Motorsport Manager Mobile 2 Review: On the Podium

In the year since I reviewed Motorsport Manager on mobile, Christian West went from mobile game development star to management sim superstar. He’s now the founder of PlaySport Games which developed and released Motorsport Manager on PC and used that as the basis for the new Motorsport Manager 2.

If you played the original Motorsport Manager on mobile, there isn’t too much new for you to get used to apart from a shinier coat of paint and a lot more depth in the off-track aspects of running a team and a little more info presented while on-track.

It’s laid out the same way as the original in that you have to take a new racing team and carry it from the lowest series to the pinnacle of motorsport. To do so, you must hire drivers and engineers to get your cars up to speed, build or buy new parts for your cars and upgrade your headquarters to boost your team’s capabilities.

Compared to the original mobile game, PlaySport has streamlined the experience by giving you only three series to race through as opposed to multiple tiers of competition with multiple series for each tier. The streamlining comes at the expense of there being only 16 tracks in the game though each venue has multiple layouts and the track environments are effectively ported over from the PC game.

Speaking of ported over from the PC, there are a lot of the complex systems that have been brought into the mobile sequel. The game now has a branching headquarters upgrade system. Parts upgrades aren’t tied to per race spending on staff but on spending to build (or buy) a new upgrade but the built upgrades depend on engineers hired and a little RNG.

Not everything is as complex as the PC version. Car setups are a little more complex than the original mobile version with five downforce settings and three gear settings rather than three and three. The PC release has sliders for front wing downforce, rear wing downforce, gearing, and suspension stiffness. So while setup has been simplified, the feedback that you got for setups are also gone. Practice sessions are also gone. Changing calendars and rules have been dropped from the mobile version. You can change that last piece by dropping $9.49 (in Canadian pesos) on the Game Editor “microtransaction” on top of the $6.49 CAD price tag.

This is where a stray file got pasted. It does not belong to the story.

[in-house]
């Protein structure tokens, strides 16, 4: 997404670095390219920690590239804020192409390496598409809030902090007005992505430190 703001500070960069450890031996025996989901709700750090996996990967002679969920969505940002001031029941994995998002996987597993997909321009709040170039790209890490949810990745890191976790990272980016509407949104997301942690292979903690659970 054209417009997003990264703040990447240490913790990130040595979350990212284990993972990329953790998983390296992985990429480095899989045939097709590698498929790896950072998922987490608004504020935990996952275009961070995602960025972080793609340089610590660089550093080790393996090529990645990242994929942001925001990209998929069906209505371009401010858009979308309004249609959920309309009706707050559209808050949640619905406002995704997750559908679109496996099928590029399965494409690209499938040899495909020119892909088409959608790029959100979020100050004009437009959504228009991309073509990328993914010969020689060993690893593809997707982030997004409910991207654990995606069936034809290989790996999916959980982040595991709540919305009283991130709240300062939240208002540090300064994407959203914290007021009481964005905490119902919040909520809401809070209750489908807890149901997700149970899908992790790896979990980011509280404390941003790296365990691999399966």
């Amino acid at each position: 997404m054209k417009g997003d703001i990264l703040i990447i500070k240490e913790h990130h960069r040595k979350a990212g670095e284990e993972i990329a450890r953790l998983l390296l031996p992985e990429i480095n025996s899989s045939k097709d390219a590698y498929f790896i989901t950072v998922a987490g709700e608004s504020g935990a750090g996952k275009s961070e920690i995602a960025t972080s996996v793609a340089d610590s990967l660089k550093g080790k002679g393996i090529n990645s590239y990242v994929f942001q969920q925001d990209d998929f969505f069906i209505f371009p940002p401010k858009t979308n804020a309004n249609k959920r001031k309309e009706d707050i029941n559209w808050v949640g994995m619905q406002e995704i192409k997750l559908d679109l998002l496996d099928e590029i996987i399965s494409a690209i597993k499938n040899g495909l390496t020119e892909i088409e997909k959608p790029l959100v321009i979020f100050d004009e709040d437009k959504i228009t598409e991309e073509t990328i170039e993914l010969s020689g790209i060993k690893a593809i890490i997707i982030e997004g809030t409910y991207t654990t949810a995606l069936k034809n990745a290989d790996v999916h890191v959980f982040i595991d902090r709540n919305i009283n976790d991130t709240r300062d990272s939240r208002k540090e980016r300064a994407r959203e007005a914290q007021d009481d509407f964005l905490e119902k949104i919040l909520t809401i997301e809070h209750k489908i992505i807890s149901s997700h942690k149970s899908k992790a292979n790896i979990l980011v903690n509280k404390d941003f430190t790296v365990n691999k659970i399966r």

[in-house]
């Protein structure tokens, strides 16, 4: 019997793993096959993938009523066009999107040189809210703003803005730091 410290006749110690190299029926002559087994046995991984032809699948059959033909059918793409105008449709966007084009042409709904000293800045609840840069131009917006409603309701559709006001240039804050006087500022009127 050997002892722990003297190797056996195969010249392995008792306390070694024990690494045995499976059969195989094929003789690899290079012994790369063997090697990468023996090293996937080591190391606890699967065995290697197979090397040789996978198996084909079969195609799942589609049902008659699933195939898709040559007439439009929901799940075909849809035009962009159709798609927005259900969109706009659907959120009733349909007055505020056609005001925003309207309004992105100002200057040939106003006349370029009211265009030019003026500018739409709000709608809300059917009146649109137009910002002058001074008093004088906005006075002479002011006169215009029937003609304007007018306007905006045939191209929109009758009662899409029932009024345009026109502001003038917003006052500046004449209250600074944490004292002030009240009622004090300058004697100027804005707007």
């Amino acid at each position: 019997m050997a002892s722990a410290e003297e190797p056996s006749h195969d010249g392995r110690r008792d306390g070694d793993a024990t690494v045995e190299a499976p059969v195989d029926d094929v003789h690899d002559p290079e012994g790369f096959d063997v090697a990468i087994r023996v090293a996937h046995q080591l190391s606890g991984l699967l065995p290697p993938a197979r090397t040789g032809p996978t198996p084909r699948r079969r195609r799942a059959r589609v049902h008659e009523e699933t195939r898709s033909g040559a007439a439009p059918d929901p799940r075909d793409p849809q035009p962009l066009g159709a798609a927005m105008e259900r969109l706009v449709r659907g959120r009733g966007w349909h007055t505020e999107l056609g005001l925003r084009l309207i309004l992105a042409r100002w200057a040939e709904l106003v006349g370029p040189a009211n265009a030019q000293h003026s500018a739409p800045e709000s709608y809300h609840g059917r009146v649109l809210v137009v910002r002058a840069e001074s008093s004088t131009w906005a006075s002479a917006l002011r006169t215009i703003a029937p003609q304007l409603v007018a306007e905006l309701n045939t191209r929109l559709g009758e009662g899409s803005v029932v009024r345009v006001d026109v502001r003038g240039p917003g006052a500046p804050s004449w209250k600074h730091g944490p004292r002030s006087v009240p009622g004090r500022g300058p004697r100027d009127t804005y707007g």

The best way to sum up the difference between MM Mobile 1, Mobile 2 and PC is that PC is a proper management sim that’s similar to the Football Manager series but dialed down from 10 to about 5. On that scale, Mobile 1 is about a 1 and Mobile 2 is about 2.5. That doesn’t mean that the Motorsport Manager games are bad compared to FM but just a lot less complex and more user-friendly. I’d rather that MM PC is closer to Football Manager in complexity but I won’t lose sleep over it either. So while MMM2 is more complex than MMM1, I wouldn’t say that it’s any less pick up and play.

I’ve danced around the actual gameplay at this point so let’s address that. You don’t actually drive the cars. You select the setup for each car, determine their fuel and/or tyre strategy, tell drivers how much to push the car on tyres and/or fuel and select when to pit and what do in said pit stops.

Similar to the first game, I found that only the weather could really result in your race strategy improving your race result. Barring an excellent call to/from wets or slicks, I found it nearly impossible to win a race through strategy. You can easily lose a race through strategy and you can certainly gain a couple of spots through the undercut (pitting earlier than your competitor so you get in a quick lap on fresh tyres while lap slower on old tyres) but a jump from 5th on the grid to 1st never seems to happen during a dry race.

So the race is really won and lost in the headquarters menu outside of the race weekends. You can hire drivers through a simple negotiation mode that is a little too simple because results from an offer are shown on a slider that ranges from unhappy to happy with signing happening at an arbitrary point in the middle. There’s no feedback as to what a driver is looking for which I believe is a downgrade from the original so you’re just guessing as to how to sign a driver.